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There should have been about twelve hundred members present-because in many respects “The Falls” is central and it is so cheap to get there. When you're there you stay without it costing much, if you wish-only you can't stay at the “Cataract International Hotel” without paying some for the privilege. However, attendance comes with advertising and not without it.
One thing said by a member was that he had been at the meeting of the American Medical Association held (where was it this year?) and the attendance on the Bureau meetings was beggarly. I think he said one meeting of the Clinical Medical Bureau was attended by thirteen members and visitors. A most unlucky number, wasn't it? No wonder enthusiasm was conspicuous only by its absence. At the Institute meeting the attendance at the scientific sessions was exceptionally good. And that opens another chapter.
The Elections.-In spite of the intense desire on the part of the other man's friends that he should best Gatchell in the race for office and in spite of the intense desire on the part of Gatchell's friends that he should succeed himself, only half the members attending cast votes. Instructed by the tellers, just fifteen minutes before the polls closed we-no, I-visited each section then in session, made an announcement to that effect with practically no results in the way of vote getting. This we interpreted to mean that the member was decidedly more interested in attending the scientific part of the meeting than in voting-and it seemed to me a good sign. Politics have loomed up very large during recent meetings. At Niagara they were only moderately prominent. Perhaps it's the dawn of better days. Let us hope so.
Membership of State Society a Pre-requisite for Institute Membership. This provision we regard as a mistake—and we are not alone in so thinking. The point was brought up and emphasized in a conversation we had with a prominent Institute member, who said that under this ruling he knows of several very able men who are not and cannot be eligible for membership in the Institute. There are personal reasons why they cannot join the Society of the State in which they reside and from what we understood these reasons are practically insurmountable. Then, too. some men do not feel able to pay the annual dues of more than one society and if they prefer that that society shall be the Institute, why should the Institute make such preference impossible? It is perfectly right and proper to insist that the State Society shall be built up to the highest degree of usefulness and strength, but that should be accomplished in other ways than at the possible expense of the Institute.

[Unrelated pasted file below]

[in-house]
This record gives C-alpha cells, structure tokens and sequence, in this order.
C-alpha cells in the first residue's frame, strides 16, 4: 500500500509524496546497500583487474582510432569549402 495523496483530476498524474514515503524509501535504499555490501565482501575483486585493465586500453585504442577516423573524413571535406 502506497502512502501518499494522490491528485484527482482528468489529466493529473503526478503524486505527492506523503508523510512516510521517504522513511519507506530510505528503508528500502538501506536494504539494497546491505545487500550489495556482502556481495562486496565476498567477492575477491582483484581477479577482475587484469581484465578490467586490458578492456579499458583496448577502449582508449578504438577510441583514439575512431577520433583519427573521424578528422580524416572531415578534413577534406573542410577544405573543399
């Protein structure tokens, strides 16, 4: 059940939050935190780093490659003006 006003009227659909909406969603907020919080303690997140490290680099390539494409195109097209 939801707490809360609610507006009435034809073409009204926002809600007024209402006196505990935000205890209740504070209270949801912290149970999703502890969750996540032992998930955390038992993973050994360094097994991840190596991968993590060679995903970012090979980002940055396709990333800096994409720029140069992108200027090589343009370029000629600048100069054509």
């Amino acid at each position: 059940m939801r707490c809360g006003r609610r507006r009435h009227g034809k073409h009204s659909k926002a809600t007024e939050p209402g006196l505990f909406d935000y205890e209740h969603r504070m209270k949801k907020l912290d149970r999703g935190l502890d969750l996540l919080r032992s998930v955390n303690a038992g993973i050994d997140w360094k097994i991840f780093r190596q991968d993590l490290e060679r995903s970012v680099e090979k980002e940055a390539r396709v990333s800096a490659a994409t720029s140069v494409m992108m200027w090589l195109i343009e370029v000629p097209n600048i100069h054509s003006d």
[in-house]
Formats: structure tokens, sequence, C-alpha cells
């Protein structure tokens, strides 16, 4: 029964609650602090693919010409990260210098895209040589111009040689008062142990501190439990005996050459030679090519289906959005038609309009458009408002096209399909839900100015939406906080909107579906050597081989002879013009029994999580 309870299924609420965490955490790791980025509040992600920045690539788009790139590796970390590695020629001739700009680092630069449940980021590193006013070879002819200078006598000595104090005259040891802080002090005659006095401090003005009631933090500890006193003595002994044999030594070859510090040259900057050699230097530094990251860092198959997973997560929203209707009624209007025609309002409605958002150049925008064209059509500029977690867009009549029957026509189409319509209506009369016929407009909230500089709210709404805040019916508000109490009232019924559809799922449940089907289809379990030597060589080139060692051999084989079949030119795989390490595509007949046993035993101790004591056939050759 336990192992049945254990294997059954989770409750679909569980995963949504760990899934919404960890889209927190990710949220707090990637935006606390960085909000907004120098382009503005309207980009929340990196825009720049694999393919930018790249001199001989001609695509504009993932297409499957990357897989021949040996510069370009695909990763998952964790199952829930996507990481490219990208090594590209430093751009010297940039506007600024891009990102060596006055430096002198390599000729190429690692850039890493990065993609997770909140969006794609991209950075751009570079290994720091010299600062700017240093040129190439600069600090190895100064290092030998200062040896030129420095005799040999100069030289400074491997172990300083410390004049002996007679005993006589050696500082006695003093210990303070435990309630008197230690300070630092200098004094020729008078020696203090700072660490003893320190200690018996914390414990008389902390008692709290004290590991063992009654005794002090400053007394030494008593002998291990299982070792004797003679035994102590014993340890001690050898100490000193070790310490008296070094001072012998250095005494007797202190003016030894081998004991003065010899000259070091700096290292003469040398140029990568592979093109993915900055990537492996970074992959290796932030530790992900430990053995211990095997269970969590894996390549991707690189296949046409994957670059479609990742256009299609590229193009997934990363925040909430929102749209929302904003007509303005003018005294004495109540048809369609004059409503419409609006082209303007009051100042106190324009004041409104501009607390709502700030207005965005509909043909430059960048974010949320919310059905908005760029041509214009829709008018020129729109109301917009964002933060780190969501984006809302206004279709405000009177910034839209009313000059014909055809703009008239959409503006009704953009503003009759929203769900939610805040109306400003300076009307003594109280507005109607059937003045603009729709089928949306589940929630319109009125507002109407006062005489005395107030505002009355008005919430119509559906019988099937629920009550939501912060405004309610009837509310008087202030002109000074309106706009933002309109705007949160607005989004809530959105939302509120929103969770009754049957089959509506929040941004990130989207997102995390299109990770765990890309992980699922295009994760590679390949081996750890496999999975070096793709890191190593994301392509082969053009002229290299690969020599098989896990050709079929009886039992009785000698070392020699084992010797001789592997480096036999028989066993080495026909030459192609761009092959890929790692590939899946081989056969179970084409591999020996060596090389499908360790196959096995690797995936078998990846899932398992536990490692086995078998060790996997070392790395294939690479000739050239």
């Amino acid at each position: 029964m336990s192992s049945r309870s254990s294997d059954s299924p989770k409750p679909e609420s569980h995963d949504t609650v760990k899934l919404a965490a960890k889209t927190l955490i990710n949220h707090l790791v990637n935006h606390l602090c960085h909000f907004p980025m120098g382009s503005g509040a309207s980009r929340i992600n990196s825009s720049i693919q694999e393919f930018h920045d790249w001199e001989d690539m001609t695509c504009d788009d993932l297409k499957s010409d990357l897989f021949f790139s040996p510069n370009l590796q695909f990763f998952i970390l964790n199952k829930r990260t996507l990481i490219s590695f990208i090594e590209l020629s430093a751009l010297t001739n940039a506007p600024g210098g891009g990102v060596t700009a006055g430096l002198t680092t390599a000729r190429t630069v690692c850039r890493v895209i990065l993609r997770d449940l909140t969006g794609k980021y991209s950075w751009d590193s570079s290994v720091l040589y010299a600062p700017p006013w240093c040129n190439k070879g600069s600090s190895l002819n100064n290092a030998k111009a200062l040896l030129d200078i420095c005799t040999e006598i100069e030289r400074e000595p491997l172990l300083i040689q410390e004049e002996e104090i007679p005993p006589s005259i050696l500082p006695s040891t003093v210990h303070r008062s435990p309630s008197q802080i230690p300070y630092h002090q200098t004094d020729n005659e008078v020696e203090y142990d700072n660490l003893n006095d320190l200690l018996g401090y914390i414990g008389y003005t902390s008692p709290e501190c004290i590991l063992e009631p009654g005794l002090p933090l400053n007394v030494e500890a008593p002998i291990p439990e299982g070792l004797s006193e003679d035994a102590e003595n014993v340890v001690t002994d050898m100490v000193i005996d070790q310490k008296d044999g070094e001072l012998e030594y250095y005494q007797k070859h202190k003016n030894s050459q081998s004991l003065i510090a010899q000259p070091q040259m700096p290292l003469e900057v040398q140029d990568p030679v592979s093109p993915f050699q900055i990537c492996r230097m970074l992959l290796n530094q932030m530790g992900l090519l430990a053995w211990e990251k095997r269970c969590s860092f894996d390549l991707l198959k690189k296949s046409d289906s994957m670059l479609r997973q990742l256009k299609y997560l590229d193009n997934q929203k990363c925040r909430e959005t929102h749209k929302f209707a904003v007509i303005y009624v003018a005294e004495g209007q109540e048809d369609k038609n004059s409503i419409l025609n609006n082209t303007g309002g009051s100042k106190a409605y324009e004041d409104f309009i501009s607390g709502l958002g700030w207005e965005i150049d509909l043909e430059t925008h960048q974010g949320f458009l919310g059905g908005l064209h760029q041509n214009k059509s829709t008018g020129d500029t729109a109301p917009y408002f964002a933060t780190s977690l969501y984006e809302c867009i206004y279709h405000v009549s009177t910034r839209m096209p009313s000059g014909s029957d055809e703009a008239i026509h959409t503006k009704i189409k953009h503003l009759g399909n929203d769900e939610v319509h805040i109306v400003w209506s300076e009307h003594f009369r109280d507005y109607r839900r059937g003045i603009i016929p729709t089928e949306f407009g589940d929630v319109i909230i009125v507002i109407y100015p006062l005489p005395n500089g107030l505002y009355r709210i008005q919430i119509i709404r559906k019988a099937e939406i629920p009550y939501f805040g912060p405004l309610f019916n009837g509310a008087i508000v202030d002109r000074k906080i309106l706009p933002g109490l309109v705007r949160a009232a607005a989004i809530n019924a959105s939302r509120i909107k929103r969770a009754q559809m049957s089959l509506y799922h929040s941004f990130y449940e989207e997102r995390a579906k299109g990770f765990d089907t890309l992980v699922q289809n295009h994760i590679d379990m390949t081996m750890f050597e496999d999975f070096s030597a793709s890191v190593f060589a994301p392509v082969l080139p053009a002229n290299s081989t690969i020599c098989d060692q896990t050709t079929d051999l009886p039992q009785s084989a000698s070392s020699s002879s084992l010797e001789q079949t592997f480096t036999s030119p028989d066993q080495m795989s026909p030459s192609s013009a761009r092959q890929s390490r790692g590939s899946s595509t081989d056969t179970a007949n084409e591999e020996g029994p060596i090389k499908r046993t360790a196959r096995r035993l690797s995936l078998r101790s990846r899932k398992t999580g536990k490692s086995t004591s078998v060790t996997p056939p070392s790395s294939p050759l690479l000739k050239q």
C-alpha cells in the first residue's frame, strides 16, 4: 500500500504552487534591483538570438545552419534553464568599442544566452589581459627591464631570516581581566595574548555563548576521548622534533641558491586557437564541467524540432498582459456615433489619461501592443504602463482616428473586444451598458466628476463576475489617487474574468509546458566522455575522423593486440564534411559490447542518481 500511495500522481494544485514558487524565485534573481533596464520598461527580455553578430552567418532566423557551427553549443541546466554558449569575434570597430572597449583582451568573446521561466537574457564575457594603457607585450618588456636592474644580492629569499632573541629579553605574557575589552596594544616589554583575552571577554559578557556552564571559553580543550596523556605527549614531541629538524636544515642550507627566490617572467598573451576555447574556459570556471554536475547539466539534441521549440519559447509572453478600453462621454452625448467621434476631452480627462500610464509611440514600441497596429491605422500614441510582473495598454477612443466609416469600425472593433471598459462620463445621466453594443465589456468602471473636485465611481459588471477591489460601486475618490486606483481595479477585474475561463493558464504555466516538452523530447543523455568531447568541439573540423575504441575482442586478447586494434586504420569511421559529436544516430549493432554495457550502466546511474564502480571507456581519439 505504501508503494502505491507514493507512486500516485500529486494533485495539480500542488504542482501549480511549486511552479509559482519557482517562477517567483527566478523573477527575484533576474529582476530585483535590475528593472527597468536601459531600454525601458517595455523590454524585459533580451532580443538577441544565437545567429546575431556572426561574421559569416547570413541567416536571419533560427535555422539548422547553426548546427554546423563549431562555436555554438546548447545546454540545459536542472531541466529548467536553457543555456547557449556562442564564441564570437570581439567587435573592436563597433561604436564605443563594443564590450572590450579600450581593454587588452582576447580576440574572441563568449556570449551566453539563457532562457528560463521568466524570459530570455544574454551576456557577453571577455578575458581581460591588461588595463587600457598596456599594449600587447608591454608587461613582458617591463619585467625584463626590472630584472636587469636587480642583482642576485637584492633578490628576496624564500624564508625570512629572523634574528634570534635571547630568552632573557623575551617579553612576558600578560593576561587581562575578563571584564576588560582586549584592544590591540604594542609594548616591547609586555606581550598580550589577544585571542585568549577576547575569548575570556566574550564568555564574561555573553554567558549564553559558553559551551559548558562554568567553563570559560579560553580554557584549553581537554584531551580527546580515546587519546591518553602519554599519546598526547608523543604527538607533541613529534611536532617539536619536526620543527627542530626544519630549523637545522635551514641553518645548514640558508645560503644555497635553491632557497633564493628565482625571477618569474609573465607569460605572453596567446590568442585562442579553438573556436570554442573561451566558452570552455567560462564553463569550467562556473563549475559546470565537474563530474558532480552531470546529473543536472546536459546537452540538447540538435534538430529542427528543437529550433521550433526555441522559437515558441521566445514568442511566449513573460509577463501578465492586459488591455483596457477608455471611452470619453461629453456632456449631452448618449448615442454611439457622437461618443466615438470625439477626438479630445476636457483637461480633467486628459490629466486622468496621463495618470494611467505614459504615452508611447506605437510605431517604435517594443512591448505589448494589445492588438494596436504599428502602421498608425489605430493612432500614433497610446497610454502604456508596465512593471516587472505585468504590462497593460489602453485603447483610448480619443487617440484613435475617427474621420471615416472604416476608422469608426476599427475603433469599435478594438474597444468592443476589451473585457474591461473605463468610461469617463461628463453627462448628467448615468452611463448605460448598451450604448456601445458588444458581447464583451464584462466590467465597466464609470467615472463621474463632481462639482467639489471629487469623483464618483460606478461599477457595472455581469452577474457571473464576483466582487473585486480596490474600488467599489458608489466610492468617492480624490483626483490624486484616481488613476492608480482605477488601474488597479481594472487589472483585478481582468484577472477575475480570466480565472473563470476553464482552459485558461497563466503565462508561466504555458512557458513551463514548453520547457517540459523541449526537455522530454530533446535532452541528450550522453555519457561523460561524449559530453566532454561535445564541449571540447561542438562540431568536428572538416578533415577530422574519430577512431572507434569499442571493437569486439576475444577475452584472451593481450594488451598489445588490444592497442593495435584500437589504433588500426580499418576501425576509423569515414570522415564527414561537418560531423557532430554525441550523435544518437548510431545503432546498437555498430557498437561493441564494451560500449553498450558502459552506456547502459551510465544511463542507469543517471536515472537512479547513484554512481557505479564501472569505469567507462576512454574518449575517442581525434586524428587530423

To our mind there is a logical course in the whole situation surrounding society membership. A man's first duty is to join and make himself active in the local society. Many even of the smaller cities have strong societies or clubs which ought to be a power in the community. They may have only a few members—but much can be accomplished for both the individual and Homeopathy by an organization which holds its meetings regularly and presents at its meetings papers and discussions for the most part bearing upon Homeopathy. When a man feels he can afford to join a second society then he should join and attend the meetings of the society of his State. Following this he should join the Institute. This means an outlay of from ten to fifteen dollars per year for membership fees alone, not to speak of the expense of attending the meetings and the inevitable loss of practice consequent upon absence from home. So it can be seen that legislation affecting a man's relation to societies and the Institute should be carefully scrutinized before being applied. All of which sayings refer just as much to the woman and her relation to societies.
Co-operate-Organize.-LeSeuer in his address of welcome used one word which should be made a companion word to that which we made the title of editorial talk some time ago. LeSeur's word was “Co-operate''-our word was “Organize."